For many years the relations between the Goths and the Romans were very unsettled, treaties being made and quickly broken whenever it suited the convenience of either side. In 437 the Goths had been trying to take Narbonne, and the Roman generals, Aetius and Litorius, resolved to put them down thoroughly. Aetius did gain a great victory, but he was called away to Italy, and Litorius had not the skill to finish the work. He besieged Theoderic in his capital city, Toulouse, with such an overwhelming force that the Goths thought their case was hopeless, and sent Orientius the bishop of Auch, with many other bishops and clergy, to try to persuade the Roman general to grant honourable terms of peace. Litorius, who was more than half a heathen, treated the messengers with contempt; and so Theoderic gave the order to prepare for battle. Until the conflict began, the king was clothed in the dress of a penitent, and spent many hours in prayer. His soldiers, inspired by their king's piety, and by the thought that they were fighting for Christianity against heathenism (for Litorius's army was mostly composed of Huns), made a furious attack upon the camp of the besiegers, who were totally defeated. Litorius was taken prisoner, and had to walk through the streets of Toulouse in the triumph which Theoderic celebrated after the Roman fashion. The Christian writers tell how Litorius's soothsayers had promised him that he should go in triumph through the city—a promise which, like many of those given by heathen oracles in older days, was fulfilled in another sense than that in which it was understood.

After this sudden change in the position of affairs, the Romans themselves were fain to sue for peace. Theoderic, puffed up by his success, at first refused to come to any terms unless the Romans would leave him in undisturbed possession of the whole of Southern Gaul, west of the Rhone. But his friend Avitus, a distinguished Roman senator, of whom we shall hear again, persuaded him to renew the alliance, though what the conditions were we do not know.

Theoderic, however, did not think the Roman treaty was likely to last, and determined to have a second string to his bow. In order to secure the friendship of the Vandals, he gave his daughter in marriage to the son of their king, the fierce and cruel Gaiseric, who had lately conquered the Roman provinces of Africa, and had made Carthage the capital of his kingdom. The marriage had a frightful sequel. Gaiseric suspected that his daughter-in-law was plotting to poison her husband, and he cut off her nose and ears, and sent her back to her father.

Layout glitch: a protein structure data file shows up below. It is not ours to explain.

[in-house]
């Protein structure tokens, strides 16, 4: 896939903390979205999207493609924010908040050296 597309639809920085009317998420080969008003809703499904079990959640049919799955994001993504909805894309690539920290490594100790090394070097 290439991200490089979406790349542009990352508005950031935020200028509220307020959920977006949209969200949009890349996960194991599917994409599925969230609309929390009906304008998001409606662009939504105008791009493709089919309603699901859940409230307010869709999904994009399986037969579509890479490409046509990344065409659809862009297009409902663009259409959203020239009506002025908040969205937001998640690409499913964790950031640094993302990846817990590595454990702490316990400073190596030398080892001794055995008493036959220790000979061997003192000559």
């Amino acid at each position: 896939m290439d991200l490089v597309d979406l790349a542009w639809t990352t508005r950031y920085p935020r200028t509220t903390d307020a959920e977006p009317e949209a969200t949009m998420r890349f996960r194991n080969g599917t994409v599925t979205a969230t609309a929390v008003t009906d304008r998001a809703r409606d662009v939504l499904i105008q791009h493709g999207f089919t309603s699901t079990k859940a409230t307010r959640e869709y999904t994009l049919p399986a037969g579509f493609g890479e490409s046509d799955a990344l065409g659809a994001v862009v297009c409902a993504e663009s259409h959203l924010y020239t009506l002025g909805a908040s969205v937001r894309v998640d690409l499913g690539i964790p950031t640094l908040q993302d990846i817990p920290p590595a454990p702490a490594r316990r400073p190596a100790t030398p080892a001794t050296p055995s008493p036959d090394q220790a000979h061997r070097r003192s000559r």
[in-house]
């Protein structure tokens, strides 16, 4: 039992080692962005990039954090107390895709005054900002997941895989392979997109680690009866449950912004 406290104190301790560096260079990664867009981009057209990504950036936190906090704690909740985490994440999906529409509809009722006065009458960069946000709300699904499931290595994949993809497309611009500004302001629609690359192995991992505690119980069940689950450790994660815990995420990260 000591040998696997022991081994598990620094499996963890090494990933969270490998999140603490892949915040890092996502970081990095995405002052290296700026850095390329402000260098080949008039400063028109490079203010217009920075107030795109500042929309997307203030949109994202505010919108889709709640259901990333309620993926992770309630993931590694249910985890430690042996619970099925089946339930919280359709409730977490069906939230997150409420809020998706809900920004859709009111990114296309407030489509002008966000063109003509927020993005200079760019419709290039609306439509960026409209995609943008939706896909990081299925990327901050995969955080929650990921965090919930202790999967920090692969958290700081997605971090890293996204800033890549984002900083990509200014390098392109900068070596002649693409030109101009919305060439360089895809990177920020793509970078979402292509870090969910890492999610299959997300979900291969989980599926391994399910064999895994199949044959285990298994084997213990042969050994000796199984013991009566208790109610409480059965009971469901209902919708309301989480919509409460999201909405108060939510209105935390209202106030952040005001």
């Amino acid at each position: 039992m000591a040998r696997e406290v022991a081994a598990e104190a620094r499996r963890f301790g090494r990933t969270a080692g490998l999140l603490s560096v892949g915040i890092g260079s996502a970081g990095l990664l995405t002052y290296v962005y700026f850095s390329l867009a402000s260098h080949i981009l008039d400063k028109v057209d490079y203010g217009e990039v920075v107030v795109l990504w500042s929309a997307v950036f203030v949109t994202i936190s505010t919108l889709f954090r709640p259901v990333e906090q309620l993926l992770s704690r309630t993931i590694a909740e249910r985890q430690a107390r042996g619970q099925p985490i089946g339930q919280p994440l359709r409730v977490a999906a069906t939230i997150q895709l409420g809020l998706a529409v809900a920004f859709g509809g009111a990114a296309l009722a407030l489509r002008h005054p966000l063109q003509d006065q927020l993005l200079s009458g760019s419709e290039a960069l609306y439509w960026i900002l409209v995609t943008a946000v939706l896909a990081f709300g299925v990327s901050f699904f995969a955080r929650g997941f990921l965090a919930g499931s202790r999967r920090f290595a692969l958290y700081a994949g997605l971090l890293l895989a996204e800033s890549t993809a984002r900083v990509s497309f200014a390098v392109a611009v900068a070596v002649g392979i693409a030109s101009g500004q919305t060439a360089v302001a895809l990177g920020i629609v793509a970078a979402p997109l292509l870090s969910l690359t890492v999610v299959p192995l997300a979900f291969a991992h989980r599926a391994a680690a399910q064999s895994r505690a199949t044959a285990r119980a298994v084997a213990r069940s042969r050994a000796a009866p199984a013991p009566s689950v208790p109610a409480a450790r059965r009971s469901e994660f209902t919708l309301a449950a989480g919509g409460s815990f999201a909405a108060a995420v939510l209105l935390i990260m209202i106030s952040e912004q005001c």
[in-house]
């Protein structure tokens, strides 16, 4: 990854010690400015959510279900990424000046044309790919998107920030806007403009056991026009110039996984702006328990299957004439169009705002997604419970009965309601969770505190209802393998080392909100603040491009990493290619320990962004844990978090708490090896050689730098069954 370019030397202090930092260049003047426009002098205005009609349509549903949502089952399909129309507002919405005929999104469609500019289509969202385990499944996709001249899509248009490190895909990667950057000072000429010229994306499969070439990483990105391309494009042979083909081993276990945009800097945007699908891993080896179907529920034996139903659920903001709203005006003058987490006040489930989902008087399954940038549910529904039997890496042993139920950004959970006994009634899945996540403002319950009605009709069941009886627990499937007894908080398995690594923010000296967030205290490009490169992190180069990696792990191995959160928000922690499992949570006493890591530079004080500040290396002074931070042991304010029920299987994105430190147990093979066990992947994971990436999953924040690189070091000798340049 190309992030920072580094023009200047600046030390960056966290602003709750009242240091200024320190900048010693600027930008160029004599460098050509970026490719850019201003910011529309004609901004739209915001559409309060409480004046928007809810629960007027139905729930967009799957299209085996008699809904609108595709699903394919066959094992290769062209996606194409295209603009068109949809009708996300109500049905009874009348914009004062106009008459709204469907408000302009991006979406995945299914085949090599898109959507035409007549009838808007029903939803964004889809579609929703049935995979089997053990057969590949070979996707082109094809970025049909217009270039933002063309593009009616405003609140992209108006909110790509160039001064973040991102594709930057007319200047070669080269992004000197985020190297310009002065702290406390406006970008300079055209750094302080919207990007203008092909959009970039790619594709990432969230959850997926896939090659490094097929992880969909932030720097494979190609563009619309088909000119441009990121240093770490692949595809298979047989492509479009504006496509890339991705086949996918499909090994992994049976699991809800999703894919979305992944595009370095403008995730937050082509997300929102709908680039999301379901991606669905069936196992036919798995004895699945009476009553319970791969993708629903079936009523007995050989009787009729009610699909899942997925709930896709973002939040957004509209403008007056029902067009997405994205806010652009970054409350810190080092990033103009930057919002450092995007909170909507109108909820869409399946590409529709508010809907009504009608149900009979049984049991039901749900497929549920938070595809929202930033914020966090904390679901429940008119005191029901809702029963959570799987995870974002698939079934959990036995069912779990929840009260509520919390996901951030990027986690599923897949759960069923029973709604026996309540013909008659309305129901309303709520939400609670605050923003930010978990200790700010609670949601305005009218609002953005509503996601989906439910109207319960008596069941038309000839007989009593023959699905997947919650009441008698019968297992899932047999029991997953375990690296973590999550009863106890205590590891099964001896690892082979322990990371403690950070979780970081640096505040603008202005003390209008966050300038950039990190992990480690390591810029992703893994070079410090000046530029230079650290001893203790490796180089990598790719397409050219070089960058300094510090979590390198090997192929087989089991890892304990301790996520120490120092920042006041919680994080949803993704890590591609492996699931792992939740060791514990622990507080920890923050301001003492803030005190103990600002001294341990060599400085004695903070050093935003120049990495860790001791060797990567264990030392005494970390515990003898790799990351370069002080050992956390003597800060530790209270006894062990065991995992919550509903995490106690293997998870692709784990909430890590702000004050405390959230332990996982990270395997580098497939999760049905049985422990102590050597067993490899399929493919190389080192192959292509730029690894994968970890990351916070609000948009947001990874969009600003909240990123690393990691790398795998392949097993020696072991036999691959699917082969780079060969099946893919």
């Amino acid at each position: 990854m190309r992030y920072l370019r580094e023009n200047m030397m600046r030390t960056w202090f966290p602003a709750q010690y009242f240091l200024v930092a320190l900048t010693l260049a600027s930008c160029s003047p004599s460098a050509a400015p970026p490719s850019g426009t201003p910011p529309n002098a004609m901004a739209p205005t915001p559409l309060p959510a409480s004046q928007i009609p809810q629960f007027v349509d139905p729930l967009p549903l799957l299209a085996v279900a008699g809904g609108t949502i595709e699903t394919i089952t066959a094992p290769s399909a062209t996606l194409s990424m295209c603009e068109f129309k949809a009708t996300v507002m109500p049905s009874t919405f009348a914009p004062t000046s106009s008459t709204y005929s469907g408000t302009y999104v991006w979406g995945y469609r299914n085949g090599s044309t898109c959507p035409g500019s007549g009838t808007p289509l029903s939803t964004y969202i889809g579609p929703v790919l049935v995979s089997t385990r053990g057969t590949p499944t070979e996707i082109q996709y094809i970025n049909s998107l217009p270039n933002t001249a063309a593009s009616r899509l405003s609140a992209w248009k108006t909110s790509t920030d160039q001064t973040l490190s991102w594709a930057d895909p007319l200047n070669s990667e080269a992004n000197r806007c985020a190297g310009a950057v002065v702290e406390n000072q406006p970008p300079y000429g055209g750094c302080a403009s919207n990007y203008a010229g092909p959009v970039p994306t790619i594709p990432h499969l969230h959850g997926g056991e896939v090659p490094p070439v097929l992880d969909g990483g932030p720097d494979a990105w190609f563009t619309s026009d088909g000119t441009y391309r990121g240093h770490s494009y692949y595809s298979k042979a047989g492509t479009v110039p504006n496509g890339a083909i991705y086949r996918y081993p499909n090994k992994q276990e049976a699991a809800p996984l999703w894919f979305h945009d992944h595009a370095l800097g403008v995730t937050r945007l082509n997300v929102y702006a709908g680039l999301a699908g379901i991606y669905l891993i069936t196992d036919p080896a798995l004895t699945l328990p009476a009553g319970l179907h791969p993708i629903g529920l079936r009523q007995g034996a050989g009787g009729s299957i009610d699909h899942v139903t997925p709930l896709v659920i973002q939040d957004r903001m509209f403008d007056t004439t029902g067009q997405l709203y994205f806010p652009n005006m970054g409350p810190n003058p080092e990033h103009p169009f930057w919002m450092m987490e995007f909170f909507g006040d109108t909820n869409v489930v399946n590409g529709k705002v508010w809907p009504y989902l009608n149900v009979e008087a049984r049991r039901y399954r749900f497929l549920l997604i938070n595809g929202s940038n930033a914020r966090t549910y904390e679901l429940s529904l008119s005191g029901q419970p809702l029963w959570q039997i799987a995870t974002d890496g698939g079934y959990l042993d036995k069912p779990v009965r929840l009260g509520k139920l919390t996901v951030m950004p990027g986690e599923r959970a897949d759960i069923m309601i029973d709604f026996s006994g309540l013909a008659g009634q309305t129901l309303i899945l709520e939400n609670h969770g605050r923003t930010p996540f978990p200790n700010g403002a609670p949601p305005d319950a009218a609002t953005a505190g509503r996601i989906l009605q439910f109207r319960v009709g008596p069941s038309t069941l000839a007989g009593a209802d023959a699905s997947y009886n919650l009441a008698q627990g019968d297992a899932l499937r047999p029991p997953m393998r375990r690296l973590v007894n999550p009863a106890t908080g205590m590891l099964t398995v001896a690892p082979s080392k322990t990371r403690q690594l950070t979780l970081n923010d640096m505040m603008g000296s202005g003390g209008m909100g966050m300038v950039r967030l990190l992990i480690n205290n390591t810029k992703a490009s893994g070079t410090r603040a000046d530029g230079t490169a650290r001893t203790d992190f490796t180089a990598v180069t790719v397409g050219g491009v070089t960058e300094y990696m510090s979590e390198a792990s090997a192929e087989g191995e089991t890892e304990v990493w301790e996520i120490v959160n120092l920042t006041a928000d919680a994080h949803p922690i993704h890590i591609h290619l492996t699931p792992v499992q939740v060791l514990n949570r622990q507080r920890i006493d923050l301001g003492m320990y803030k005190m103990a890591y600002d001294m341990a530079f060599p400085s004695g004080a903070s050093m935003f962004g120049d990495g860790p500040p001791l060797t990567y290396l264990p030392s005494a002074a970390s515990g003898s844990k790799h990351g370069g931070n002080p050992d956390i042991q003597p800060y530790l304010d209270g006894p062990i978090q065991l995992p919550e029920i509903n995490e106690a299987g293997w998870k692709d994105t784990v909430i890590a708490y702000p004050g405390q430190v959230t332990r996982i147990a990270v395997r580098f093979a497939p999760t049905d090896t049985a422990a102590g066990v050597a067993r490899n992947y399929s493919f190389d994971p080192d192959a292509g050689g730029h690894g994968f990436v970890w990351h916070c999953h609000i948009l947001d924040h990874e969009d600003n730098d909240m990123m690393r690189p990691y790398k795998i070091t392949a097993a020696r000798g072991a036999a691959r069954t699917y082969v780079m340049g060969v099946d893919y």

Of course it was now impossible to think any more of alliance with the Vandals; and in the year 450 the Visigoths and the Romans were drawn more closely together by the approach of a great common danger.

The Huns, who for three-quarters of a century had been occupying the old seats of the Goths north of the Lower Danube and the Euxine, had under their famous king, Attila, moved westward, and were threatening to overrun both Gaul and Italy. The Hunnish army consisted, it is said, of half a million men, belonging to all the nations whom the Huns had subdued on their march. The Ostrogoths and Gepids, and many other Teutonic tribes, formed part of this immense host, and were marching to fight against their brethren in language and race, under the command of an Asiatic savage. In the face of such an enemy, Roman and Frank and Visigoth felt that they must forget their differences, and unite for mutual defence. Attila cunningly tried to persuade first one and then another of these three nations to take his part against the rest. But they saw very well that unless they joined to oppose his progress, Attila would conquer them one by one. Theoderic was, indeed, at first disposed to adopt a policy that was both selfish and foolish, namely, that of remaining quietly in his own kingdom, and only defending himself when he was attacked. Aetius had arrived at Arles from Italy, at the head of a small army, but he had no force sufficient to meet Attila without the aid of the Visigoths. After long persuasion from Aetius and Avitus, Theoderic was made to see the necessity of joining in the defence of Christendom against the heathen horde. But precious time had been wasted in these discussions, and before any resistance could be offered, Attila had marched, plundering and burning towns and desolating the country, through the regions since known by the famous names of Lorraine and Champagne, and had begun to besiege the important city of Orleans.